por Lisa Chamoff
, Contributing Reporter | July 22, 2014
From the July 2014 issue of HealthCare Business News magazine
“You can biopsy the prostate in a way where you’re targeting the areas where you’re more likely to find something significant,” Lumerman says. “We’re detecting the prostate cancer more readily. This is a substitute for doing these random incidental biopsies.”
Lumerman and his group have done more than 50 biopsies using the technology since the beginning of the year and almost all the doctors in his group are routinely using it.
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“This is the future,” Lumerman says. “The advantage of this is once you find this cancer, you know in three dimensions exactly where it is. You can target treatment. Now that you know where it is, you may be able to treat just that area. And all the side effects may go away because you’re only treating this area.”
In May, Esaote received FDA clearance to market and sell its Virtual Navigator ultrasound fusion imaging software. The software fuses real-time ultrasound images with MR, CT or PET.
Tomo Hasegawa, head of the ultrasound division for Toshiba, says the company is seeing a lot of activity in ultrasound purchasing specifically for biopsy. The company offers Smart Fusion, which syncs previously acquired CT and MR images with live ultrasound side by side, on its premier ultrasound system, the Aplio 500.
“Even though Medicare is backing off on codes for ultrasound-guided procedures, it’s still a growth area,” says Hasegawa, who mostly sees the technology used for liver biopsy.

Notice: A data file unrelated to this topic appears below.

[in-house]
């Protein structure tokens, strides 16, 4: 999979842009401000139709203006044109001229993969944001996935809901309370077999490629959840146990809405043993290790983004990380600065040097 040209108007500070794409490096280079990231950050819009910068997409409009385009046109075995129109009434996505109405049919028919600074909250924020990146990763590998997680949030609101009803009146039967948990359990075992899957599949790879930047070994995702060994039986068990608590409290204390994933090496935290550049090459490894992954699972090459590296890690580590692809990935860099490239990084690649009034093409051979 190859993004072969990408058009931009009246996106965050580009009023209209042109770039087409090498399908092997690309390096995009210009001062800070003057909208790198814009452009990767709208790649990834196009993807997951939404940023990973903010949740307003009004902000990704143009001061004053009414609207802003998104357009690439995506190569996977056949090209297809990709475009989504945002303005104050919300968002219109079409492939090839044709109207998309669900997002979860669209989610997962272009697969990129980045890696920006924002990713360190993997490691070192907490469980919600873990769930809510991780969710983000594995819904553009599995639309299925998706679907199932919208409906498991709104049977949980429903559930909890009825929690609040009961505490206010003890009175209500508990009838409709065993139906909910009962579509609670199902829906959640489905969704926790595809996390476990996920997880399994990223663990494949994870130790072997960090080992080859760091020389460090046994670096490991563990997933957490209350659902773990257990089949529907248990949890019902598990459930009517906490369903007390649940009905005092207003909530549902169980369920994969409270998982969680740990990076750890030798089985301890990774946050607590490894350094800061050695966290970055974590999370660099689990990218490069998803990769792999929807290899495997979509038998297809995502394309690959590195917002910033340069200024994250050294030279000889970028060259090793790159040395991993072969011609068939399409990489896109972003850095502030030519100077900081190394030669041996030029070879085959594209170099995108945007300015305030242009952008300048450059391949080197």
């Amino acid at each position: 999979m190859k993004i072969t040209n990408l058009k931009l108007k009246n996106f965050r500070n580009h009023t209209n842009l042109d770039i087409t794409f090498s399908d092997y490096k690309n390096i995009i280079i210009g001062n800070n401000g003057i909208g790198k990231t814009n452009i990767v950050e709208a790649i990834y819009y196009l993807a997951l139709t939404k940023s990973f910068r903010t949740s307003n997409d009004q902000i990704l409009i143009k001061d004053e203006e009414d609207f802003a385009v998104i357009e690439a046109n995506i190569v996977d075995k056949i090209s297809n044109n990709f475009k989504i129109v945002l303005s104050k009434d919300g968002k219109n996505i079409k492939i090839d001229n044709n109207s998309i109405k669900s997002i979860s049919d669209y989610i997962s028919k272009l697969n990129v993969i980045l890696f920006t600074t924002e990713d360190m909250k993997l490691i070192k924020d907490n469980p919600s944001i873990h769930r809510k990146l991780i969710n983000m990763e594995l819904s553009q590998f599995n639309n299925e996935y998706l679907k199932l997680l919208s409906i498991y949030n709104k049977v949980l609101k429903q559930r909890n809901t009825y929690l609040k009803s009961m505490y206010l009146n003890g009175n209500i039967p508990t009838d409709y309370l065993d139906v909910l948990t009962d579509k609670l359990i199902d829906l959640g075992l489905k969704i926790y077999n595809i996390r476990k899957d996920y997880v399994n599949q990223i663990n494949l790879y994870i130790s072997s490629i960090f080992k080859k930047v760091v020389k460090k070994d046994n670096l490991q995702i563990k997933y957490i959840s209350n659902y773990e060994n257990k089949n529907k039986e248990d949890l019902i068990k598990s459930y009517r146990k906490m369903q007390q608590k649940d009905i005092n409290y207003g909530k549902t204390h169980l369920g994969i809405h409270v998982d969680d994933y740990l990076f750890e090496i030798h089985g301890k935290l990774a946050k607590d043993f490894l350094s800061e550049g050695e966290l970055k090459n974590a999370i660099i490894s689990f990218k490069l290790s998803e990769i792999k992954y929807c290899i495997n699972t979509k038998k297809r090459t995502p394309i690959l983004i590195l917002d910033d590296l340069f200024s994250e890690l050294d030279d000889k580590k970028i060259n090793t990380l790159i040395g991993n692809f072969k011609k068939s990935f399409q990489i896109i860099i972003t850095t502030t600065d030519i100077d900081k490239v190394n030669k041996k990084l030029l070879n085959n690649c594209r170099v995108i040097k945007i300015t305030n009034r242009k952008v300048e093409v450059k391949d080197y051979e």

Elastography — used to measure tissue stiffness to help physicians distinguish stiffer tissue indicative of malignant tumors from softer, healthy surrounding tissues — is another emerging ultrasound technology.
“You’ll find some people who actually swear by it and others who won’t touch it,” says Esaote’s Murphy. “It’s likely that elastography could replace prostate biopsy.”
Ultrasound also continues to make its way into breast imaging. Last year, GE Healthcare introduced the Invenia Automated Breast Ultrasound System, used to detect cancer in women with dense breasts, and is the only manufacturer with an ultrasound system that is FDA approved for breast cancer screening. The Invenia ABUS features new automated compression tools for enhanced workflow and ergonomics and reverse curve transducer that lets providers get images in less time, compared to previous versions of the technology, according to the company.
What Hasegawa and those at Toshiba are really excited about is a technology that provides the capability of imaging microvascular flow with superior detail and definition. The company provided a preview of the technology at last year’s RSNA, and they plan to bring it to the marketplace by early July. Such visualization can only be done through MR or CT with contrast agents.